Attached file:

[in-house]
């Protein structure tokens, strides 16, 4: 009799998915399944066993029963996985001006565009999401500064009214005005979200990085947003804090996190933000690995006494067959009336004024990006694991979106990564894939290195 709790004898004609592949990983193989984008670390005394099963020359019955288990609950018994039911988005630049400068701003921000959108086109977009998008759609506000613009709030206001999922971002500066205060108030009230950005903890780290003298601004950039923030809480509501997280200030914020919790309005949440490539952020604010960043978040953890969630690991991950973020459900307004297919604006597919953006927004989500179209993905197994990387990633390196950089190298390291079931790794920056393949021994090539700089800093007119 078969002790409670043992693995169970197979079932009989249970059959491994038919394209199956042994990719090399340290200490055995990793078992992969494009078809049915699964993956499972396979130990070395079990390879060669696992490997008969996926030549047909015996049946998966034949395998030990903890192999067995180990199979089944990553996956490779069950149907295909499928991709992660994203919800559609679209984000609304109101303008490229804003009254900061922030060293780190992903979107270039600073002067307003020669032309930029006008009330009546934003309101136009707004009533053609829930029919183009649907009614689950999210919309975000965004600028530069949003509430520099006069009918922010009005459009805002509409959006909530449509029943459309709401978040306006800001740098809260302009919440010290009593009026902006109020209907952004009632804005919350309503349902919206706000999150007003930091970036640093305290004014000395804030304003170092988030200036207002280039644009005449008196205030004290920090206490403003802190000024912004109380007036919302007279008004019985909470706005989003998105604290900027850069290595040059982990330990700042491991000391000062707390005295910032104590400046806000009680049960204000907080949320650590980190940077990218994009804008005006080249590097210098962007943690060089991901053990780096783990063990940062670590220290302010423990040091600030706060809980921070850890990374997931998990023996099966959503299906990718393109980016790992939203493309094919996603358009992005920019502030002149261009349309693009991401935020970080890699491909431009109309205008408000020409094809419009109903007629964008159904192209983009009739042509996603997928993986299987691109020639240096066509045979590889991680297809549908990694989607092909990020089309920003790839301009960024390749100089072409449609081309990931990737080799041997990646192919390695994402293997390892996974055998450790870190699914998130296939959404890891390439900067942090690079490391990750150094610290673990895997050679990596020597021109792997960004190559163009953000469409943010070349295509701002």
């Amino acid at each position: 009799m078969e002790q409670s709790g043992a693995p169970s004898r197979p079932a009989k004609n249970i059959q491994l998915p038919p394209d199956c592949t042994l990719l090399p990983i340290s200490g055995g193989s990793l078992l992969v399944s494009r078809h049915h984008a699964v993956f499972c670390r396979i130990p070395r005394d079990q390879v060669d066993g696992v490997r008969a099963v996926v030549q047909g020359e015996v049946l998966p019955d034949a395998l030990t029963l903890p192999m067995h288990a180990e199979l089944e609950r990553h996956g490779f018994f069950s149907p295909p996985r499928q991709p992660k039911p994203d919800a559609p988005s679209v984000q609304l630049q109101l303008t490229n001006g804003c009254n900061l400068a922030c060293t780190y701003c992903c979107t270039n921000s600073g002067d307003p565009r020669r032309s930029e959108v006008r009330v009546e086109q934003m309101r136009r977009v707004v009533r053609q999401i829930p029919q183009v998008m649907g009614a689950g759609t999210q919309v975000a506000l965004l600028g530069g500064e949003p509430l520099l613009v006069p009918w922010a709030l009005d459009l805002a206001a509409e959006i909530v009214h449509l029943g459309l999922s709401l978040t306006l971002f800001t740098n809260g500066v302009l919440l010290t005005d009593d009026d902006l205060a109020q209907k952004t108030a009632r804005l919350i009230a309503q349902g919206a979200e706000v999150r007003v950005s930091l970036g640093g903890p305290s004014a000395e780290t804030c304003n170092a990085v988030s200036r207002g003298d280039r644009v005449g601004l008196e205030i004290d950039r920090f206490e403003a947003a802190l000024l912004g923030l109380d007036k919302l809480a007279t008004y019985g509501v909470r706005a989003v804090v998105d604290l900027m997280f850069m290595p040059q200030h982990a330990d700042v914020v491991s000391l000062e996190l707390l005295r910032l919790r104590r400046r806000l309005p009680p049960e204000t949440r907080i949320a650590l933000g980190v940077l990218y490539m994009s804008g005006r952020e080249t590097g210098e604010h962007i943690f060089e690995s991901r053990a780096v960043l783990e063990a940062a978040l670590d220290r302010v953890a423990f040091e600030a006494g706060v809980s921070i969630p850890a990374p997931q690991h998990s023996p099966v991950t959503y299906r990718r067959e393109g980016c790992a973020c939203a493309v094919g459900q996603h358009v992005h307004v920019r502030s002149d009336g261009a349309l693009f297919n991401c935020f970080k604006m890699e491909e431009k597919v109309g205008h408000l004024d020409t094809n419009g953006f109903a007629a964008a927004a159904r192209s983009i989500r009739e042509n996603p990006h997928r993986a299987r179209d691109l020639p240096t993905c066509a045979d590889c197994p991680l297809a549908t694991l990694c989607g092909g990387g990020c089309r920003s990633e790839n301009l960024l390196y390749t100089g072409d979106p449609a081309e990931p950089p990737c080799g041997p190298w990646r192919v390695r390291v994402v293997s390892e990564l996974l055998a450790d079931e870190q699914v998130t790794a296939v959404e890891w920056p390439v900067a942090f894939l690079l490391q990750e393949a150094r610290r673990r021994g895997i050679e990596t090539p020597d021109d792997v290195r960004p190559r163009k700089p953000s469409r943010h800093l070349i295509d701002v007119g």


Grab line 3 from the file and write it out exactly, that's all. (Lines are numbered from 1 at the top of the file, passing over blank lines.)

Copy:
């Amino acid at each position: 009799m078969e002790q409670s709790g043992a693995p169970s004898r197979p079932a009989k004609n249970i059959q491994l998915p038919p394209d199956c592949t042994l990719l090399p990983i340290s200490g055995g193989s990793l078992l992969v399944s494009r078809h049915h984008a699964v993956f499972c670390r396979i130990p070395r005394d079990q390879v060669d066993g696992v490997r008969a099963v996926v030549q047909g020359e015996v049946l998966p019955d034949a395998l030990t029963l903890p192999m067995h288990a180990e199979l089944e609950r990553h996956g490779f018994f069950s149907p295909p996985r499928q991709p992660k039911p994203d919800a559609p988005s679209v984000q609304l630049q109101l303008t490229n001006g804003c009254n900061l400068a922030c060293t780190y701003c992903c979107t270039n921000s600073g002067d307003p565009r020669r032309s930029e959108v006008r009330v009546e086109q934003m309101r136009r977009v707004v009533r053609q999401i829930p029919q183009v998008m649907g009614a689950g759609t999210q919309v975000a506000l965004l600028g530069g500064e949003p509430l520099l613009v006069p009918w922010a709030l009005d459009l805002a206001a509409e959006i909530v009214h449509l029943g459309l999922s709401l978040t306006l971002f800001t740098n809260g500066v302009l919440l010290t005005d009593d009026d902006l205060a109020q209907k952004t108030a009632r804005l919350i009230a309503q349902g919206a979200e706000v999150r007003v950005s930091l970036g640093g903890p305290s004014a000395e780290t804030c304003n170092a990085v988030s200036r207002g003298d280039r644009v005449g601004l008196e205030i004290d950039r920090f206490e403003a947003a802190l000024l912004g923030l109380d007036k919302l809480a007279t008004y019985g509501v909470r706005a989003v804090v998105d604290l900027m997280f850069m290595p040059q200030h982990a330990d700042v914020v491991s000391l000062e996190l707390l005295r910032l919790r104590r400046r806000l309005p009680p049960e204000t949440r907080i949320a650590l933000g980190v940077l990218y490539m994009s804008g005006r952020e080249t590097g210098e604010h962007i943690f060089e690995s991901r053990a780096v960043l783990e063990a940062a978040l670590d220290r302010v953890a423990f040091e600030a006494g706060v809980s921070i969630p850890a990374p997931q690991h998990s023996p099966v991950t959503y299906r990718r067959e393109g980016c790992a973020c939203a493309v094919g459900q996603h358009v992005h307004v920019r502030s002149d009336g261009a349309l693009f297919n991401c935020f970080k604006m890699e491909e431009k597919v109309g205008h408000l004024d020409t094809n419009g953006f109903a007629a964008a927004a159904r192209s983009i989500r009739e042509n996603p990006h997928r993986a299987r179209d691109l020639p240096t993905c066509a045979d590889c197994p991680l297809a549908t694991l990694c989607g092909g990387g990020c089309r920003s990633e790839n301009l960024l390196y390749t100089g072409d979106p449609a081309e990931p950089p990737c080799g041997p190298w990646r192919v390695r390291v994402v293997s390892e990564l996974l055998a450790d079931e870190q699914v998130t790794a296939v959404e890891w920056p390439v900067a942090f894939l690079l490391q990750e393949a150094r610290r673990r021994g895997i050679e990596t090539p020597d021109d792997v290195r960004p190559r163009k700089p953000s469409r943010h800093l070349i295509d701002v007119g």